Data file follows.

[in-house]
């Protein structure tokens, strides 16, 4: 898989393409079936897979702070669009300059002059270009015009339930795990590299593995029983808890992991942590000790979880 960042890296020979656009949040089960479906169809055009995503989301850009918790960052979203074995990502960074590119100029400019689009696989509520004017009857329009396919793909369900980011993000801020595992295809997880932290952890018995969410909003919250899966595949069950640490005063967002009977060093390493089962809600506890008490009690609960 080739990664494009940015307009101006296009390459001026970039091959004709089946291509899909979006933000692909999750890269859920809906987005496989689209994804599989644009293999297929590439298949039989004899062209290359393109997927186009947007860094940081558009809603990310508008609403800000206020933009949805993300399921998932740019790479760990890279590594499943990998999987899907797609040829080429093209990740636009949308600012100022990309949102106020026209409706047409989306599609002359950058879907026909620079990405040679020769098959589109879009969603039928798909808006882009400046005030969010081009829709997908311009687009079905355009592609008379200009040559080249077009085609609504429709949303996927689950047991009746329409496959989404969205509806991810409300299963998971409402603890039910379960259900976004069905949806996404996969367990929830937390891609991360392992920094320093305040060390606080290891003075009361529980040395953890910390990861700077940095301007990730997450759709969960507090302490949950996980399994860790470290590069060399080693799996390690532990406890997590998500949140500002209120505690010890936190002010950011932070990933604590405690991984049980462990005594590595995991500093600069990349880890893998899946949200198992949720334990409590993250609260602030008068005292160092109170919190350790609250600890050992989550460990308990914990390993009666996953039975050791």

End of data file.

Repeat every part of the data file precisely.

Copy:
[in-house]
């Protein structure tokens, strides 16, 4: 898989393409079936897979702070669009300059002059270009015009339930795990590299593995029983808890992991942590000790979880 960042890296020979656009949040089960479906169809055009995503989301850009918790960052979203074995990502960074590119100029400019689009696989509520004017009857329009396919793909369900980011993000801020595992295809997880932290952890018995969410909003919250899966595949069950640490005063967002009977060093390493089962809600506890008490009690609960 080739990664494009940015307009101006296009390459001026970039091959004709089946291509899909979006933000692909999750890269859920809906987005496989689209994804599989644009293999297929590439298949039989004899062209290359393109997927186009947007860094940081558009809603990310508008609403800000206020933009949805993300399921998932740019790479760990890279590594499943990998999987899907797609040829080429093209990740636009949308600012100022990309949102106020026209409706047409989306599609002359950058879907026909620079990405040679020769098959589109879009969603039928798909808006882009400046005030969010081009829709997908311009687009079905355009592609008379200009040559080249077009085609609504429709949303996927689950047991009746329409496959989404969205509806991810409300299963998971409402603890039910379960259900976004069905949806996404996969367990929830937390891609991360392992920094320093305040060390606080290891003075009361529980040395953890910390990861700077940095301007990730997450759709969960507090302490949950996980399994860790470290590069060399080693799996390690532990406890997590998500949140500002209120505690010890936190002010950011932070990933604590405690991984049980462990005594590595995991500093600069990349880890893998899946949200198992949720334990409590993250609260602030008068005292160092109170919190350790609250600890050992989550460990308990914990390993009666996953039975050791």